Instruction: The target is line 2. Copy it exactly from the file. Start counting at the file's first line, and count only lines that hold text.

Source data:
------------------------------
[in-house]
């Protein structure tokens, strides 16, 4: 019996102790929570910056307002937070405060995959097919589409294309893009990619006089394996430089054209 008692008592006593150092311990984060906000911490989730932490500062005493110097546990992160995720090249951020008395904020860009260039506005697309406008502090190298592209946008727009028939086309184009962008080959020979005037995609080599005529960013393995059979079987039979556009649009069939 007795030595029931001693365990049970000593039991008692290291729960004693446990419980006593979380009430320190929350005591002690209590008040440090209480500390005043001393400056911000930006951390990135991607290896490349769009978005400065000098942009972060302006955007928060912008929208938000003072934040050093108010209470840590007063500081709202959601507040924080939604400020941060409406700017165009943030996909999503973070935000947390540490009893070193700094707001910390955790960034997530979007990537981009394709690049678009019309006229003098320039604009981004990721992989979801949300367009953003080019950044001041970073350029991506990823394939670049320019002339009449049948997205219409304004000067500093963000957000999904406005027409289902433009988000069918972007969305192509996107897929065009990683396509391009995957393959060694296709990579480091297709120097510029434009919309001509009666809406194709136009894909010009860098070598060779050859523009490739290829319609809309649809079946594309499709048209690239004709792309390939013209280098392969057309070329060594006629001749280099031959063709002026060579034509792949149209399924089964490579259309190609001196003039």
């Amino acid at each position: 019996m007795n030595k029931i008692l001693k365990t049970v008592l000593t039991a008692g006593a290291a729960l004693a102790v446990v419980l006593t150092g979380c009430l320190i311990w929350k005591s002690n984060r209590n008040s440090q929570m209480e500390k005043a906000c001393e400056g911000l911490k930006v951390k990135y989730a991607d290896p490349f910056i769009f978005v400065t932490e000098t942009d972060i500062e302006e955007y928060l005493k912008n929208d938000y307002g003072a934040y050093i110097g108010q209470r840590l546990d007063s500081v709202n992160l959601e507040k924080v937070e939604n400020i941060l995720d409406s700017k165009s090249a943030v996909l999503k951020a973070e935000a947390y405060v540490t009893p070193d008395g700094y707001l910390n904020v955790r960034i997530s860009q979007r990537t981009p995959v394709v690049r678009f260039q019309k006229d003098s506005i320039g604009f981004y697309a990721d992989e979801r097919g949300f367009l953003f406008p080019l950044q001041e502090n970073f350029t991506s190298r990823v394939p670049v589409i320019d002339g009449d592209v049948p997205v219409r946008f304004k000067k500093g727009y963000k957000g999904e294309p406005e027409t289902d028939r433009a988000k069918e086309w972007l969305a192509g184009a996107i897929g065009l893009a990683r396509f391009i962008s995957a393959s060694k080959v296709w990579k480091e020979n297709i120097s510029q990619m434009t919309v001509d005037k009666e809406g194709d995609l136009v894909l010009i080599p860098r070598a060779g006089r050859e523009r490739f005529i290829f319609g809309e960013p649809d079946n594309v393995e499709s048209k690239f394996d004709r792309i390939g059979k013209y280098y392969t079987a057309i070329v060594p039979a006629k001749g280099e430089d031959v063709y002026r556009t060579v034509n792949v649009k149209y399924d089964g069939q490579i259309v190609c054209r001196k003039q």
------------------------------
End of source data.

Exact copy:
């Protein structure tokens, strides 16, 4: 019996102790929570910056307002937070405060995959097919589409294309893009990619006089394996430089054209 008692008592006593150092311990984060906000911490989730932490500062005493110097546990992160995720090249951020008395904020860009260039506005697309406008502090190298592209946008727009028939086309184009962008080959020979005037995609080599005529960013393995059979079987039979556009649009069939 007795030595029931001693365990049970000593039991008692290291729960004693446990419980006593979380009430320190929350005591002690209590008040440090209480500390005043001393400056911000930006951390990135991607290896490349769009978005400065000098942009972060302006955007928060912008929208938000003072934040050093108010209470840590007063500081709202959601507040924080939604400020941060409406700017165009943030996909999503973070935000947390540490009893070193700094707001910390955790960034997530979007990537981009394709690049678009019309006229003098320039604009981004990721992989979801949300367009953003080019950044001041970073350029991506990823394939670049320019002339009449049948997205219409304004000067500093963000957000999904406005027409289902433009988000069918972007969305192509996107897929065009990683396509391009995957393959060694296709990579480091297709120097510029434009919309001509009666809406194709136009894909010009860098070598060779050859523009490739290829319609809309649809079946594309499709048209690239004709792309390939013209280098392969057309070329060594006629001749280099031959063709002026060579034509792949149209399924089964490579259309190609001196003039």